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Native to Eastern Europe and Asia Minor, collards belong to the cabbage family and actually descended from wild cabbage. Collards have been domesticated for thousands of years, although relatively unknown in the United States until African American families incorporated their ethnic tradition of collards into Southern culture.
The amazing high levels of fiber, antioxidants, folate, magnesium, iron, potassium, magnesium, calcium, thiamine, niacin, phosphorus, zinc and vitamins A, B-6, C, E and K in collards are known to improve bone health, balance blood sugar, prevent heart disease and heal the liver. Collard greens have potent properties that kill viruses and bacteria, along with choline, which strengthens muscles, reduces inflammation and auto-immune disease, fights depression, and also improves sleep, learning, and memory.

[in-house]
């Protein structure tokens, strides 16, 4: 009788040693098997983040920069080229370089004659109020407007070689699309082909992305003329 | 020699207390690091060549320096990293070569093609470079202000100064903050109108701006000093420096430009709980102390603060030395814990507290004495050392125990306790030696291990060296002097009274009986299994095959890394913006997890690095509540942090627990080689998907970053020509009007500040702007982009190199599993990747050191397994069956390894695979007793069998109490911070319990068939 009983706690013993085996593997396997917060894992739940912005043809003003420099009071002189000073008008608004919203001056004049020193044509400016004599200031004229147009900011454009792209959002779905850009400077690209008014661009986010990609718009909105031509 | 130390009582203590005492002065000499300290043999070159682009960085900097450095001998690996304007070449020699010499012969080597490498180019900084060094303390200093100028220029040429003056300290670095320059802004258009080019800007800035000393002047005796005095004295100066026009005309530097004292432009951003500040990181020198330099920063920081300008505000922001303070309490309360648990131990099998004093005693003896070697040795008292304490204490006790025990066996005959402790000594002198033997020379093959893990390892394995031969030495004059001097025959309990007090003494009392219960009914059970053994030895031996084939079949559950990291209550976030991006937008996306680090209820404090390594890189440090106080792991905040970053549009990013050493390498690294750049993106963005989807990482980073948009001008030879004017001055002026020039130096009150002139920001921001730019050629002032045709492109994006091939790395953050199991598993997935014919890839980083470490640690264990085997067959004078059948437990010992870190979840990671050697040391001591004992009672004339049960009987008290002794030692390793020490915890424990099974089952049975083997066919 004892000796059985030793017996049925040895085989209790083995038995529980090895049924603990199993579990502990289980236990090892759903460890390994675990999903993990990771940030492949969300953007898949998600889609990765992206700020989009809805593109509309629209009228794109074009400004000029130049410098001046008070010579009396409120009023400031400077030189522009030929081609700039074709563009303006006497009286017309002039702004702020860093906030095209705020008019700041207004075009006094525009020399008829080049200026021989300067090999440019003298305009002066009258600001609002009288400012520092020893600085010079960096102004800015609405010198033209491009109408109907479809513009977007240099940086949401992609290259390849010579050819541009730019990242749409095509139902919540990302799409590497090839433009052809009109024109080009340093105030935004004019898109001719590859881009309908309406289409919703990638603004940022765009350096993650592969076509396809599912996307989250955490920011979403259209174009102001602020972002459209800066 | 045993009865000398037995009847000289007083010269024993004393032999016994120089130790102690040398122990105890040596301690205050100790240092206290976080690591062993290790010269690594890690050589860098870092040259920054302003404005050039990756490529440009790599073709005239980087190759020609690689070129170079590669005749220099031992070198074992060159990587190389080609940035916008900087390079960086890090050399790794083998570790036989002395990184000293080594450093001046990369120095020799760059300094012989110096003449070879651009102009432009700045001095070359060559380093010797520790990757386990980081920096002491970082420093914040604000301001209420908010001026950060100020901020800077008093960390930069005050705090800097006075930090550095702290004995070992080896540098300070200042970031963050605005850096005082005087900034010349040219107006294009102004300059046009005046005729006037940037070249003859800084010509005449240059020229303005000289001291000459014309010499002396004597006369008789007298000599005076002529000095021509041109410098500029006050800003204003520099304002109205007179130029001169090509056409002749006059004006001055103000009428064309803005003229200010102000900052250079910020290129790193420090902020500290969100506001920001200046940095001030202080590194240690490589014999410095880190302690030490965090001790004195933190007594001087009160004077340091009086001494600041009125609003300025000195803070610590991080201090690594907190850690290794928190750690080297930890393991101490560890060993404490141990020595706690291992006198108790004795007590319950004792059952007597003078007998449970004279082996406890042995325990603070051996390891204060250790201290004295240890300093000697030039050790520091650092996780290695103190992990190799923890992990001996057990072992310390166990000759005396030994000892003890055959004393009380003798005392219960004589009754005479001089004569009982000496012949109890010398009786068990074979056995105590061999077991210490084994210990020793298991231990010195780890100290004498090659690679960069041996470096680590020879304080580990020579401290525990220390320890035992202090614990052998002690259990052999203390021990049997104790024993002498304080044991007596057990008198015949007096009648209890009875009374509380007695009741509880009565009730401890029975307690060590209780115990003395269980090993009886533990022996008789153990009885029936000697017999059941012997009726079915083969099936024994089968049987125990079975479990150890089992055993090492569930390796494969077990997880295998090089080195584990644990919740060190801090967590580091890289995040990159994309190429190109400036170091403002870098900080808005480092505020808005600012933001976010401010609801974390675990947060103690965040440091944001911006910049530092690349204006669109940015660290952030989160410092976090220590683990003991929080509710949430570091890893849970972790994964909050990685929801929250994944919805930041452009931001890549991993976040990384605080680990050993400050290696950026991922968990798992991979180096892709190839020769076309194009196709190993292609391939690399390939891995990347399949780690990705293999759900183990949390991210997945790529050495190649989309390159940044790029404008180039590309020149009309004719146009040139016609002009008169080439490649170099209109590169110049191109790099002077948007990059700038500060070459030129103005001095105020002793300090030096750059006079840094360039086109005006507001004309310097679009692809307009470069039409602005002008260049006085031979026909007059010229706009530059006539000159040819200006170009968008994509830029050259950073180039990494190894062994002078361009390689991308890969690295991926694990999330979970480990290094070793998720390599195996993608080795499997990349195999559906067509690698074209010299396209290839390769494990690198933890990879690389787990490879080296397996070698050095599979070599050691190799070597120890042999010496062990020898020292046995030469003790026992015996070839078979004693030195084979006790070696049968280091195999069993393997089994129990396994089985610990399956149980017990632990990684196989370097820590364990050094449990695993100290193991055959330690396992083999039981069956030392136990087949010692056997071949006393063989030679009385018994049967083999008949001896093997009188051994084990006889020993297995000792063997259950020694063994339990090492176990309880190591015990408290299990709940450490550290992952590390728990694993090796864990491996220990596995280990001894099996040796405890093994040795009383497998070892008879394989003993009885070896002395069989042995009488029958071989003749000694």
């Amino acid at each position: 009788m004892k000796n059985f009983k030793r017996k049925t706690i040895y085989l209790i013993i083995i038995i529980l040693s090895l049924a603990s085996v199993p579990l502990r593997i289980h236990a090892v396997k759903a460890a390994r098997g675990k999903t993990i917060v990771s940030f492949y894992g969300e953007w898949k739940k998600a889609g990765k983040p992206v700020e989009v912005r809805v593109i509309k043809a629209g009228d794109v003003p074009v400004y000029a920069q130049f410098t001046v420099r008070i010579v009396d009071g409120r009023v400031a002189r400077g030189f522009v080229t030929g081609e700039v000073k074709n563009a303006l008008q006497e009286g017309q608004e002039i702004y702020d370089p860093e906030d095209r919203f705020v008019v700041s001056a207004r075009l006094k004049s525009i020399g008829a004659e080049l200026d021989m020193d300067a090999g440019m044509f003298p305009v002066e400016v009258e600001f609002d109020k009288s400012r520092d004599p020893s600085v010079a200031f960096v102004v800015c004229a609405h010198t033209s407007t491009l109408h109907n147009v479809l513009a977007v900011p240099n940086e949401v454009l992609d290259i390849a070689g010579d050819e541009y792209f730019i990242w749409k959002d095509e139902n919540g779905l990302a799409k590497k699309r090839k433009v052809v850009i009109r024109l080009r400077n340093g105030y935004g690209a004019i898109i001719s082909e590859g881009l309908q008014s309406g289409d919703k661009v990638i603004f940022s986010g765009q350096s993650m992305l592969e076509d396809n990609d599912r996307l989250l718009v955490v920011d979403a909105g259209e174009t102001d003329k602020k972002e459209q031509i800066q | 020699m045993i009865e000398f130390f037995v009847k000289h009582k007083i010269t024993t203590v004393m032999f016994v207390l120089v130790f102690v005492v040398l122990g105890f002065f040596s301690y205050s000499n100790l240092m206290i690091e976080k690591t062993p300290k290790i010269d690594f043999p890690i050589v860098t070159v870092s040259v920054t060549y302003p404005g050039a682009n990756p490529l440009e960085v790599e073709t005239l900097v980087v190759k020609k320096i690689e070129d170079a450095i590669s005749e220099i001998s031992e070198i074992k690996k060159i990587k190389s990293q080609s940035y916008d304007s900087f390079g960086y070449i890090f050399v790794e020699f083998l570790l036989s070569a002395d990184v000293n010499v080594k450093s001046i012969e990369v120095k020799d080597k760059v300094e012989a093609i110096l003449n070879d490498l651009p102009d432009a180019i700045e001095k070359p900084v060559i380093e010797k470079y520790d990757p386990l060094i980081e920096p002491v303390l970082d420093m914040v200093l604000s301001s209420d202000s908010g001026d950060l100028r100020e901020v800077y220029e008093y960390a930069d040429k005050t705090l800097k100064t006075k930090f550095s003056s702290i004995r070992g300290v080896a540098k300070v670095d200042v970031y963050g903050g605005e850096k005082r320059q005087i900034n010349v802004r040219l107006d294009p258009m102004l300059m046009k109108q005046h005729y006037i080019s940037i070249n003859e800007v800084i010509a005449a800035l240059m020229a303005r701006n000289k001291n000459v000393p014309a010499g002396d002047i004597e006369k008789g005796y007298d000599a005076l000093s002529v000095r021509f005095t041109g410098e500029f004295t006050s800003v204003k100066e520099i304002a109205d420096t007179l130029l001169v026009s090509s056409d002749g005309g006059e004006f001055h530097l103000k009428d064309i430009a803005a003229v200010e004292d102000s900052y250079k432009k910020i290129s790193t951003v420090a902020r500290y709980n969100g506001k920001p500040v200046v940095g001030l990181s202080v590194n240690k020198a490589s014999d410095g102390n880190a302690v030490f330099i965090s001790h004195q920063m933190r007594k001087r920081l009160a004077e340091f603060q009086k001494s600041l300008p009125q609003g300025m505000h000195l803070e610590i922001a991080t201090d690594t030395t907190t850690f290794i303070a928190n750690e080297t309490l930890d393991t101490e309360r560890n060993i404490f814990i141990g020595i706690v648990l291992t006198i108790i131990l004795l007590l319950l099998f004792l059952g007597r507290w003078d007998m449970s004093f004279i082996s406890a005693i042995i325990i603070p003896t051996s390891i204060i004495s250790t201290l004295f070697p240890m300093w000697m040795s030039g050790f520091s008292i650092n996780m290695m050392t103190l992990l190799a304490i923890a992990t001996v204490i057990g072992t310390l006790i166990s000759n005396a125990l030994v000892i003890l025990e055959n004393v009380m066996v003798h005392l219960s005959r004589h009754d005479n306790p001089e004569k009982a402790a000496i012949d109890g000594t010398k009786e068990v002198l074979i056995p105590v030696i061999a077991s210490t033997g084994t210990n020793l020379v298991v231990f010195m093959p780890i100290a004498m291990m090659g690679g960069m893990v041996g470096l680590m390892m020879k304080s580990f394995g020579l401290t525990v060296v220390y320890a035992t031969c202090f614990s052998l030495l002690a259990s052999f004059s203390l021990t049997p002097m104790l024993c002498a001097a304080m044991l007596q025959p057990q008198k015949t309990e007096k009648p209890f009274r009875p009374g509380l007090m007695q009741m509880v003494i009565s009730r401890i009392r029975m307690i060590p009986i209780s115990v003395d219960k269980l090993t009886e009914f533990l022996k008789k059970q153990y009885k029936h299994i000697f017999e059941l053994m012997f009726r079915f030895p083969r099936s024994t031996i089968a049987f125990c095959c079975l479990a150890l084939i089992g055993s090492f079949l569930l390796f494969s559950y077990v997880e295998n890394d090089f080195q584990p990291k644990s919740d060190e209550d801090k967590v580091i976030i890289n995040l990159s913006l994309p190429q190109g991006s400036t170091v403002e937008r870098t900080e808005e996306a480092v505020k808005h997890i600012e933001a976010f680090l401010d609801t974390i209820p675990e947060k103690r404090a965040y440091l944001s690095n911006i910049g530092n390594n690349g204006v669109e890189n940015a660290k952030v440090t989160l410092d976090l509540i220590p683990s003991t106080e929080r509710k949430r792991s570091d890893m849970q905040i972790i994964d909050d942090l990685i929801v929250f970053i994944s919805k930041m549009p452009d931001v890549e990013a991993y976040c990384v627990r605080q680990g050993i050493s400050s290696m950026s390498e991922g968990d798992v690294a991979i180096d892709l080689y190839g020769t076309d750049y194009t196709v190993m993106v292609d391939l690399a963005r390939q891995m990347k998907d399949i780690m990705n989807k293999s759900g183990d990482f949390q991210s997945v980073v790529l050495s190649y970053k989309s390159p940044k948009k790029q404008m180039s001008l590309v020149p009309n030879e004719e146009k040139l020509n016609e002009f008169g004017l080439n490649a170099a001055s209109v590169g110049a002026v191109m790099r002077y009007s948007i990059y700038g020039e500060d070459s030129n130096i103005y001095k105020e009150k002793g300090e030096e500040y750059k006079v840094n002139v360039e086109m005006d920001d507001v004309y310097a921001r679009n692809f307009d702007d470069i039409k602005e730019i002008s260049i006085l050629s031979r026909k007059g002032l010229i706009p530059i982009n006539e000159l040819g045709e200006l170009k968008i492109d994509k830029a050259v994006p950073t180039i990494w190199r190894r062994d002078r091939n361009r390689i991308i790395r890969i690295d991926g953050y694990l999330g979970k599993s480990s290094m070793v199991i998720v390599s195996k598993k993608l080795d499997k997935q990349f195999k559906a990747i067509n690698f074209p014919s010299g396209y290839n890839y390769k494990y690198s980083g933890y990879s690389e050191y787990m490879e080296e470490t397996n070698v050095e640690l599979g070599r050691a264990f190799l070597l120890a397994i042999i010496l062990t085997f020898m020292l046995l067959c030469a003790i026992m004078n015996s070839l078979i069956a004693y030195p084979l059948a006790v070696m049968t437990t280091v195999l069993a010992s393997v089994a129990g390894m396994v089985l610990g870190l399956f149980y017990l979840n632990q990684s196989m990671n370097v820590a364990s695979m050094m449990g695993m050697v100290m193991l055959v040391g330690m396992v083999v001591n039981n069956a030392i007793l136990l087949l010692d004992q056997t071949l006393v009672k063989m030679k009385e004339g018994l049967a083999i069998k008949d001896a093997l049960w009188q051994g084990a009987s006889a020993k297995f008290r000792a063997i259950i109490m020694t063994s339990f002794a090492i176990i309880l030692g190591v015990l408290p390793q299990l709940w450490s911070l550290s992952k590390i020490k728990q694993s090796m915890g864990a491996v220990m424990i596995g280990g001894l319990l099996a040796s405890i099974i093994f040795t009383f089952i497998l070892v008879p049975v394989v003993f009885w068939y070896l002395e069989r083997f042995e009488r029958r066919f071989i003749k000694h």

Both the stalks and large green leaves can be eaten, either raw in salads, slaw and juices, or used in soups, stews, roasted as chips or as a side dish. Collards are best known in the South, especially served as ‘soul food’ where they are boiled with lots of ham or bacon pieces, onion and salt in the Southern tradition of using lots of fat and seasonings. The flower blooms are also edible, although once the plant blooms, the nutritional quality of the leaves is decreased. Be careful not to overcook collards when boiling, as this will decrease flavor.
A biennial plant, collard leaves become sweeter and more tender when they experience frost. Plant your St. Clare Heirloom collards seeds early in the Spring, about 6 to 8 weeks before the last frost and during the Summer from mid-June to mid-July, followed by a harvest 6 to 8 weeks later.
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